What Has Changed in France and What Else Will Change?

Ten months have passed between the last and most recent terrorist attacks in Paris. A three-party system is being established in France.

The state of affairs in France is very different from the situation that prevailed following the terrorist attack at Charlie Hebdo. The general public and French politicians reacted differently to the act of terror this time. First, society has come to realize that everyone without exception — not just politicized reporters or members of the Jewish community — are potential targets; the latest attack pounded home the cold-hard fact that France is at war at home. People know clearly that there will be more attacks and they are fighting a protracted battle. As for politicians, even though everyone was talking then and is talking now about unity, in reality this unity was present in January, but now it is nowhere to be seen.
The November 13 events may have vast political and electoral consequences. Two rounds of regional elections will be held in France on December 6 and 13 (elections of regional councils and elections of regional heads). These elections are important for several reasons. First, the regional authorities in France enjoy extended powers in the economic and social spheres. Second, the elections will, for the first time, be held in the already enlarged regions (before the reforms there were 22 regions and now there are 13), meaning that the regions will be stronger and have more clout. Third, and for many it is the most important factor, these are the last elections before the 2017 presidential elections.

Prior to the tragic events of November 13, various polls revealed the following two trends — the fragmentation and shrinkage of the left electorate, which reflects the overall assessment of Francois Hollande as president; and the strengthening of right and extreme-right parties. The following election results were predicted prior to the November 13 attacks. Whereas now the socialists “rule” in 21 of 22 regions, they can claim only three to four regions max in the new regional geography. The Republicans can come to power in seven to eight regions. The polls also confirm the high chances of the far-right, notably Marine Le Pen, of winning in the northernmost region (Lille). Marion Maréchal-Le Pen (granddaughter of Jean-Marie Le Pen and Marine Le Pen's niece) has a chance to win in France’s southernmost region (Marseille). This confirms the idea that a three-party system is being established in France.

How will these events affect the election results? Many expect the far-right forces to gain more popularity (On Sunday, December 6, Marine Le Pen and Marion Marechal-Le Pen established themselves as major players in France's political arena). Perhaps there will be more of their supporters, but their numbers are unlikely to double or triple, as some pundits claim. However, the political realities in France are such that sometimes just 2 to 3 percent of votes in the second round may affect an outcome; even a slightest change in proportions between parties can dramatically change the results.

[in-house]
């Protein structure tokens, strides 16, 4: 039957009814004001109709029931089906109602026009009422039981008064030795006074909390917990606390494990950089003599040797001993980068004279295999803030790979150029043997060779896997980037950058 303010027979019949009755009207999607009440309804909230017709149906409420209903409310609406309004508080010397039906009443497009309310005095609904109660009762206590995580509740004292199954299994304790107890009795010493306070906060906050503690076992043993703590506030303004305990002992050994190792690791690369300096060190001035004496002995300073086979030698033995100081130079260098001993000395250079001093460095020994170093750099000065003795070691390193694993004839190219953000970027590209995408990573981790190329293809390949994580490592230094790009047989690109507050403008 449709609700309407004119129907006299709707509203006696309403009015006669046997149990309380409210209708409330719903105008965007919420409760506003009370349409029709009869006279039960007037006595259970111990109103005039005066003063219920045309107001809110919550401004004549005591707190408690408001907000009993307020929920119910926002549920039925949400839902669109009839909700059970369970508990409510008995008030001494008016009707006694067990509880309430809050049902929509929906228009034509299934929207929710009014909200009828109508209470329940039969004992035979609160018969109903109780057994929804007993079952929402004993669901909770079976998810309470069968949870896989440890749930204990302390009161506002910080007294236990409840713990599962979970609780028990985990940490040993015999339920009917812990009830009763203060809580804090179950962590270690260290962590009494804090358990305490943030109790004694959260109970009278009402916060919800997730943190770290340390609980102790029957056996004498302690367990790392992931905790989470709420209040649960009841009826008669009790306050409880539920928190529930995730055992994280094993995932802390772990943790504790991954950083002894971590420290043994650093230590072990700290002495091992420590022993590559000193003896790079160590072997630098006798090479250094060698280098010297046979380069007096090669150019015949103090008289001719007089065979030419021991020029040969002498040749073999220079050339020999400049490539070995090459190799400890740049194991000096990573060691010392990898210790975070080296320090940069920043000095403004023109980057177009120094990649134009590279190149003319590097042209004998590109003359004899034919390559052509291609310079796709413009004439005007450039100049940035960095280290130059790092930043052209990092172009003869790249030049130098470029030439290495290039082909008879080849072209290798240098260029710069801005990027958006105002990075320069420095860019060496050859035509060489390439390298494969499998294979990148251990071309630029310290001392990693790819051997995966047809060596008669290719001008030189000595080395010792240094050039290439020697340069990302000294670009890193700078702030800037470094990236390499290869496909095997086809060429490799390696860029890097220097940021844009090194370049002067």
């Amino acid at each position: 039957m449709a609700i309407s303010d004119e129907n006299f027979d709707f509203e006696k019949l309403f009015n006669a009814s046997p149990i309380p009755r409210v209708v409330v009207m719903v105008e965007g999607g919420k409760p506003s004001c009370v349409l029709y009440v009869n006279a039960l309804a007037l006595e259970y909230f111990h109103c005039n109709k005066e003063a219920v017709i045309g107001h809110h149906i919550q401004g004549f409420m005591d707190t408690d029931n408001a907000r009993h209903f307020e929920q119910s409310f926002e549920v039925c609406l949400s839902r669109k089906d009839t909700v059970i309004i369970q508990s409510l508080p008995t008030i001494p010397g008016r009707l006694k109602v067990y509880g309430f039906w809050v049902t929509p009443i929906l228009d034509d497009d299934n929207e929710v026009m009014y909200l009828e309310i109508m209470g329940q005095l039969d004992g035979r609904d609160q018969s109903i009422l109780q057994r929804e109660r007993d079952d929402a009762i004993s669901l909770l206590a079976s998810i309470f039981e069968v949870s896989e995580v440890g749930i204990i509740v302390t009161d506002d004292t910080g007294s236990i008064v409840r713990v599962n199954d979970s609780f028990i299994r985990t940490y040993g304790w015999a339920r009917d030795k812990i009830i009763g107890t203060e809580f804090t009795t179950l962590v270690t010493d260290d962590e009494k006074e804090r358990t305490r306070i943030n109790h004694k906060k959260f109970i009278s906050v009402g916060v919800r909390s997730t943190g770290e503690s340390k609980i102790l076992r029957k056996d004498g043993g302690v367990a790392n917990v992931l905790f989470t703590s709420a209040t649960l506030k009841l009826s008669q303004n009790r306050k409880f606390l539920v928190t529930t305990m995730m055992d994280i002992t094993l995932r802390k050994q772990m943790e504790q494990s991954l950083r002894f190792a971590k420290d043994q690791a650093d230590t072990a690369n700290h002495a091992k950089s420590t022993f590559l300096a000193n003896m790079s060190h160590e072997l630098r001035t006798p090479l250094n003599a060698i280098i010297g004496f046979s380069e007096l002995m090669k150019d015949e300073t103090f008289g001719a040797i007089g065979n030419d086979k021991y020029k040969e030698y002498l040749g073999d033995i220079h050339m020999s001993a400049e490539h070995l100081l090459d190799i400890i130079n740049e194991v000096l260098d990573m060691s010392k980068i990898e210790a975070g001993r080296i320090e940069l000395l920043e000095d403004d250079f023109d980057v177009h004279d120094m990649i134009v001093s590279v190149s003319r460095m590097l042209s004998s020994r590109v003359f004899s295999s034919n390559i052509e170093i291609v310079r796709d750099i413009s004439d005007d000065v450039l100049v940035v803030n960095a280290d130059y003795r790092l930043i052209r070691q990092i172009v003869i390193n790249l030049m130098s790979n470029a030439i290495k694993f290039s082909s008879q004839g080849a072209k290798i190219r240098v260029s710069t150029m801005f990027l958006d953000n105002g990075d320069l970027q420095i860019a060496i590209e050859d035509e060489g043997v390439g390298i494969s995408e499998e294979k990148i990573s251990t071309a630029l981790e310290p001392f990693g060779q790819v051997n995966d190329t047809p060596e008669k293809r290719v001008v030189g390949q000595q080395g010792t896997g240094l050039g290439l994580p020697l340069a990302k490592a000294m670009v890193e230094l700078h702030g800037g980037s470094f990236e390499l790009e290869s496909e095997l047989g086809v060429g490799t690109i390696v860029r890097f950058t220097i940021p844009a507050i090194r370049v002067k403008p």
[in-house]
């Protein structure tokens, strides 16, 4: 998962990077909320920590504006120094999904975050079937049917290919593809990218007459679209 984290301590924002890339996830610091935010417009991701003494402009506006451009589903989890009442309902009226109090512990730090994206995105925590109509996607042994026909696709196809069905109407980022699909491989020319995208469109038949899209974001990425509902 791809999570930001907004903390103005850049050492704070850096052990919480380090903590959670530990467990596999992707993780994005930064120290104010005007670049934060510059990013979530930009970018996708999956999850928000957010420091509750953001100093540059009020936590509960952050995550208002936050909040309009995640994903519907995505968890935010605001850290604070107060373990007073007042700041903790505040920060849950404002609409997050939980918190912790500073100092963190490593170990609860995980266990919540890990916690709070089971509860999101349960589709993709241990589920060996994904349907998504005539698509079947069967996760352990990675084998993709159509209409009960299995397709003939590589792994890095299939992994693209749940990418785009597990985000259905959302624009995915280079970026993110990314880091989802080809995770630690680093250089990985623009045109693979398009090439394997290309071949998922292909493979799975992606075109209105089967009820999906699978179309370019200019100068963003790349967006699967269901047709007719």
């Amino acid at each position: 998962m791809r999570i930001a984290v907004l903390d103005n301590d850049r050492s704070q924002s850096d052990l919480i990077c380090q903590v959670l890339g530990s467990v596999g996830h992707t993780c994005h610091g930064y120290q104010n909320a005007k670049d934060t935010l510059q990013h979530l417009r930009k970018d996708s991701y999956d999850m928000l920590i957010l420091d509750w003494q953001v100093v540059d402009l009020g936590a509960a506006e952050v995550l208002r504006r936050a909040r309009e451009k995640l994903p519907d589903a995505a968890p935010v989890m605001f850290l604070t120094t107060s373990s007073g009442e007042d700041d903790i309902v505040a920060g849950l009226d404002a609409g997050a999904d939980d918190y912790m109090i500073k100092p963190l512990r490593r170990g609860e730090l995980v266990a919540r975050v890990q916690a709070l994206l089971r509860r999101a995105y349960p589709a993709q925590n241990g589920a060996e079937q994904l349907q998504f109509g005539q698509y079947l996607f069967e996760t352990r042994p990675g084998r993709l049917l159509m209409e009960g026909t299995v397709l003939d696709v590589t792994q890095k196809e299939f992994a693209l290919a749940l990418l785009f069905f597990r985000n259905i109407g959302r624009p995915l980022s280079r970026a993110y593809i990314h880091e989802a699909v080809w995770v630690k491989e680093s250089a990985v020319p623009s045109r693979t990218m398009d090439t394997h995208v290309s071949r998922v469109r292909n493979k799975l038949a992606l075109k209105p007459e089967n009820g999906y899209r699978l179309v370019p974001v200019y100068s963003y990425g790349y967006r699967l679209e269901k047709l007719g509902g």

The tragedy has affected French foreign policy as well. Unlike in January, its foreign policy has effectively changed in the past few days. Notably, since early fall, Hollande has started disassociating himself from the hardline stance on Syria of Laurent Fabius (who wants al-Assad to go before tackling other issues). One can even say that the president began to move away from the policy of his own Foreign Ministry. Why? Because the president and a number of politicians and observers were becoming increasingly aware of the strategic stalemate, and this awareness grew stronger after Russia’s intervention as France cannot stay on the sidelines or out of the game. Politicians from the right and Nicolas Sarkozy personally said much earlier that the Syria crisis cannot be resolved without Russia. Hollande's visits to the United States and Russia are a complete turnaround in French foreign policy, which potentially opens the way to full-scale cooperation with Russia.

There are several unanswered questions. What will be the specific outcome of the meeting between Hollande and Putin in military and political terms as they apply to Syria? Will Hollande be able to implement these decisions?

There is much hidden resistance. First, in France itself - from the Atlanticists in the Foreign Ministry and other departments (where they have dominated in recent years). Second, on behalf of the United States, which perceives as a threat a possible alliance between France and Russia. Additionally, there is resistance from Brussels and some EU member-states.

The last open question is if a potential rapprochement between France and Russia on Syria will go beyond Syria and affect the settlement of the Ukraine conflict, the sanctions and the European processes? According to our sources, even before the tragedy, France wanted to send a positive message to Russia and refrain from extending sanctions in their current form. It is likely that this message will now be sent and be supported by other countries.

Both in Russia and in the West, many regret that following 9/11 the world lost the chance to put the Cold War behind them and change the paradigm.

Hopefully, the current tragedy in the West will nudge nations to go ahead and effect such a change — and this time we will not squander such a historic opportunity.

This article was originally published in Russian in The New Times magazine.
Views expressed are of individual Members and Contributors, rather than the Club's, unless explicitly stated otherwise.